At the same time…

I felt like our digital portfolios were really helpful with students assessing their own work, and parents seeing their work throughout the year, but what about staff being able to use these artifacts for their own learning?

To sum up, whatever tool we use to collect, organize, analyze, and reflect on student learning has to be meaningful and essential for all those involved in the process. This includes teachers. Our goal as reflective practitioners is to become better at our profession. It happens when we become students of our own instruction.

Four Middle Level Books I Would Like to Read This Summer


This title won the E.B. White Read Aloud Honor in 2011. It chronicles the friendship between a group of mice and a cat during the time of Charles Dickens. In fact, the author himself frequents the inn where this novel takes place. An initial listing of characters with names such as Pip alludes to the possibility of many Dickens references throughout the story. My favorite so far (on the back cover): “He was the best of toms. He was the worst of toms.”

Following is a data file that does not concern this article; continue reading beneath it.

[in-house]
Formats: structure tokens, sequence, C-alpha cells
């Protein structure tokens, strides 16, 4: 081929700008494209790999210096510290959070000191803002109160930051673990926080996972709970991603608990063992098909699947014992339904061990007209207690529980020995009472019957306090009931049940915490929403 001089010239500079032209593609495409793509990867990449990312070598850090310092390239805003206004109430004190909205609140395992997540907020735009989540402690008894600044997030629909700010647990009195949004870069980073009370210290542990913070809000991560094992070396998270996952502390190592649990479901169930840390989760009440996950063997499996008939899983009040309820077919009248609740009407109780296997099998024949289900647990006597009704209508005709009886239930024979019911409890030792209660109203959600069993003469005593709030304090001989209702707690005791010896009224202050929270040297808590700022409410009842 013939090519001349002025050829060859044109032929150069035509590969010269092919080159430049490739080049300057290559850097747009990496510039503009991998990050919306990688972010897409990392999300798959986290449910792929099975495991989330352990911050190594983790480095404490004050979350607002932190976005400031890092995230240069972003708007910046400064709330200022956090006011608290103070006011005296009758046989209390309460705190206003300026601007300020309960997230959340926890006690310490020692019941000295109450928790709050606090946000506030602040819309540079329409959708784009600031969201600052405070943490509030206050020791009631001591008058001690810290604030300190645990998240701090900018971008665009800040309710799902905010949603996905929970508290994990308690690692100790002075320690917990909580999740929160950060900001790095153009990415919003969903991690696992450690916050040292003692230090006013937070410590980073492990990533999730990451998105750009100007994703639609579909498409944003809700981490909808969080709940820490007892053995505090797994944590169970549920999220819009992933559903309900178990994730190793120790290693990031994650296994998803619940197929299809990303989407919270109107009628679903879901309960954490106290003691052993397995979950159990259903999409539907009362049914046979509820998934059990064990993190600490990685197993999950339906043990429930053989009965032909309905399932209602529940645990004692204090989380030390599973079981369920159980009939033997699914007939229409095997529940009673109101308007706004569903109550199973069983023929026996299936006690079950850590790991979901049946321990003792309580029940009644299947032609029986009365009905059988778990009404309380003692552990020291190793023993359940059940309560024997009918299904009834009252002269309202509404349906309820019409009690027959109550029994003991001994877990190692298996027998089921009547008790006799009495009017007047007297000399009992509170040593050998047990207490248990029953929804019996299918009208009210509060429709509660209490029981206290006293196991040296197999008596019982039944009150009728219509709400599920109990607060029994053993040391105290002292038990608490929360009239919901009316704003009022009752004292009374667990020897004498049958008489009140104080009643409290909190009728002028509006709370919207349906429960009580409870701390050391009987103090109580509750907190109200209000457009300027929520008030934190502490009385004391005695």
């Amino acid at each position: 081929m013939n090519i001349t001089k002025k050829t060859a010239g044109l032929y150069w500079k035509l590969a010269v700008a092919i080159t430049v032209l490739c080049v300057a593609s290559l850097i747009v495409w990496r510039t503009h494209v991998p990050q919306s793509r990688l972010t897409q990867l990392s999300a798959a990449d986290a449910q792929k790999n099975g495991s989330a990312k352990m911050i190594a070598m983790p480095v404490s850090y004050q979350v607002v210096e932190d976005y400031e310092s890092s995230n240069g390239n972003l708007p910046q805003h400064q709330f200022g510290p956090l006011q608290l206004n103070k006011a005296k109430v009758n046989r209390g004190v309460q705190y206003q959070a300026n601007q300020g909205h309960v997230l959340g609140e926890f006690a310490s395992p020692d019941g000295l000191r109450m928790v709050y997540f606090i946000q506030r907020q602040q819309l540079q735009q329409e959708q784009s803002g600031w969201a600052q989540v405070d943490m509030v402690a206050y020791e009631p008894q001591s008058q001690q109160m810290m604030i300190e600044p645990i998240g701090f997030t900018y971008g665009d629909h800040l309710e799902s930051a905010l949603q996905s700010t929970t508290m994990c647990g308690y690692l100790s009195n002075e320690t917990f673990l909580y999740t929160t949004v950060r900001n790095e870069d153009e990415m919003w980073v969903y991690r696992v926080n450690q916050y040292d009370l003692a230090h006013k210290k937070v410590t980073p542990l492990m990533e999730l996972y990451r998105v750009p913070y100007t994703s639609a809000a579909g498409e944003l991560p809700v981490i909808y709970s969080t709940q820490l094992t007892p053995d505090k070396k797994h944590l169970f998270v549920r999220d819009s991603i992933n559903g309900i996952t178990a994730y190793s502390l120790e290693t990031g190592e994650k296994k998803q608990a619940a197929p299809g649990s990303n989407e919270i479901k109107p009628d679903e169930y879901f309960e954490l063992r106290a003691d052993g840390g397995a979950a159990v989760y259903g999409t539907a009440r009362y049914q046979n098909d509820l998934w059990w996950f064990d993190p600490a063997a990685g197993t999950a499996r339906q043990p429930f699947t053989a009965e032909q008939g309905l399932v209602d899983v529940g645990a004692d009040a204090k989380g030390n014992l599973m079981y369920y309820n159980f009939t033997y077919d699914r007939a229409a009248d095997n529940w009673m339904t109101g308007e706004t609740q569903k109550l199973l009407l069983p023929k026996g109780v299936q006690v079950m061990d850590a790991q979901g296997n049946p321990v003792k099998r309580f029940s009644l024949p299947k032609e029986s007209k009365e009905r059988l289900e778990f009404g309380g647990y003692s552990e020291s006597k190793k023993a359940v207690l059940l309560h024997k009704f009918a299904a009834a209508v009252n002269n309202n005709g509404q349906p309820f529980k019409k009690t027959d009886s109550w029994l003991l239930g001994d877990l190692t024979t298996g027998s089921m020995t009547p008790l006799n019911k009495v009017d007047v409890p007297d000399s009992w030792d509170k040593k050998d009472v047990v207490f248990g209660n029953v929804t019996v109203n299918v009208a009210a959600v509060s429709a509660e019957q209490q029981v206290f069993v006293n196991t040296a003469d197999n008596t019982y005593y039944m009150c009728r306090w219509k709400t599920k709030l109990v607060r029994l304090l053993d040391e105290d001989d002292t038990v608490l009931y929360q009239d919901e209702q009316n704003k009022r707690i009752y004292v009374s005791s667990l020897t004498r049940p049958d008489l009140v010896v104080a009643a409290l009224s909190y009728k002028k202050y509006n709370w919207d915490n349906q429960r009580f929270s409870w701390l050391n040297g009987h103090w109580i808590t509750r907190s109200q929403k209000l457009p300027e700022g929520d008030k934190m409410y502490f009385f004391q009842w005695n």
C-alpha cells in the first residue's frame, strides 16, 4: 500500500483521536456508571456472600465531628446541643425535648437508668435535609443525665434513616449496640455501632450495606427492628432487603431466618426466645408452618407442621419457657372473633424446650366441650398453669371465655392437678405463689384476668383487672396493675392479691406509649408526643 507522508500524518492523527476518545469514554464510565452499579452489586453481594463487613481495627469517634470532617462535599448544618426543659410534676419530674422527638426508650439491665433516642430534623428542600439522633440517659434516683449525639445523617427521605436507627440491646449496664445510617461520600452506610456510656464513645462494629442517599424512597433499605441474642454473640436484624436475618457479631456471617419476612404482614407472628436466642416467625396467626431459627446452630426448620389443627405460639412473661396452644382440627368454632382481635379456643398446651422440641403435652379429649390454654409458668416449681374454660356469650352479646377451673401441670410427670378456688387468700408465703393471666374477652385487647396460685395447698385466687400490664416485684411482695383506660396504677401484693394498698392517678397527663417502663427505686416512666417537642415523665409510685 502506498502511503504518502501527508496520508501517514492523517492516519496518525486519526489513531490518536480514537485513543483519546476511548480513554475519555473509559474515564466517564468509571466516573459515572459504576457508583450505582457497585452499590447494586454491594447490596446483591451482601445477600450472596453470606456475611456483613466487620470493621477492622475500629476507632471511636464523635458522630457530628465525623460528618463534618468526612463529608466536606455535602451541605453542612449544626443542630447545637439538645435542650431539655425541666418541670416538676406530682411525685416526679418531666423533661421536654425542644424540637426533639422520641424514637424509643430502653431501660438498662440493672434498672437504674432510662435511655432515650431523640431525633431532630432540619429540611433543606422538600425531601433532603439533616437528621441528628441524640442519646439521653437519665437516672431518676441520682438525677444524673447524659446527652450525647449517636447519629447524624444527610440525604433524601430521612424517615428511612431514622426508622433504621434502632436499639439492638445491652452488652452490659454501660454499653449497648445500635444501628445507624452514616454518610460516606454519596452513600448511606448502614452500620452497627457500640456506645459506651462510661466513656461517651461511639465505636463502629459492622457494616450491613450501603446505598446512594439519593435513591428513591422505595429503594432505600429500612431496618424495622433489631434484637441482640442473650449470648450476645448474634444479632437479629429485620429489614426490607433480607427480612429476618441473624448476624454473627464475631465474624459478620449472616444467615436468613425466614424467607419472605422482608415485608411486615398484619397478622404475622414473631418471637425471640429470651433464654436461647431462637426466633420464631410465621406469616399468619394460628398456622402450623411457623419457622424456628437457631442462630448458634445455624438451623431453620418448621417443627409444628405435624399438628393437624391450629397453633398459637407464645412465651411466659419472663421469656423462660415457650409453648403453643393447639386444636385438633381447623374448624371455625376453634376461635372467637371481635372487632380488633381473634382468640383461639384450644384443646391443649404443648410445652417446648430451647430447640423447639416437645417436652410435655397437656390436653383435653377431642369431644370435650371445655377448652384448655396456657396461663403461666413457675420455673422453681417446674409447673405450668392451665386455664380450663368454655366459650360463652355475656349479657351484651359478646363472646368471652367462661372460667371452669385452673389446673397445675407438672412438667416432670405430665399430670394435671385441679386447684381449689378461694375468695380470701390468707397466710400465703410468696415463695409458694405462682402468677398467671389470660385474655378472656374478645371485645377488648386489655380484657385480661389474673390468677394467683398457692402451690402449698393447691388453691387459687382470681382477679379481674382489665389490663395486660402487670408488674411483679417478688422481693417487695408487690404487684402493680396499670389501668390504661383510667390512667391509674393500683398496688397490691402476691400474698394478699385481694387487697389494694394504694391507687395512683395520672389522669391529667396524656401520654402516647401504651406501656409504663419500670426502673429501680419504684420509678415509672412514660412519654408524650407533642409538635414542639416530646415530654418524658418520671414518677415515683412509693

I see this title frequently mentioned on Twitter by other educators. After picking it up at my local book store, I sent out this tweet:

It resulted in at least half a dozen replies, all highly recommending it. This fantasy novel pits four orphans against each other in a deadly competition to impersonate the king’s missing son, in order to avoid civil war. After an initial preview, I get the feeling it is The Hunger Games meets Crispin: The Cross of Lead. The False Prince is part of a series, like the other two books mentioned.


My kids have checked out this title as an audiobook on Playaway a few times from our public library. Their frequent laughter while listening has piqued my interest. A girl’s “hippy” parents have been kidnapped by foxes. She hires two rabbits (hence the title) after learning she can speak animal. Also fun is that the author, Mrs. Bunny, has a blog.


Although I cannot say for sure, this second book in The Sixties Trilogy appears to combine primary historical documents from that time period with a narrative of kids experiencing the Civil Rights Movement. It almost has the feel of Brian Selznick’s books The Invention of Hugo Cabret and Thunderstruck. The difference: The artifacts and photos support the story with both imagery and facts.

What is on your reading list for middle level titles this summer? Please share in the comments.

Learning is Messy


Learning is Messy

My son and daughter, ages seven and five respectively, wanted to help me put together this garden last night. My son’s job was to assist me in stacking and sliding the cedar boards together. My daughter distributed the screws to me, one at a time, when I was ready to drill the boards together.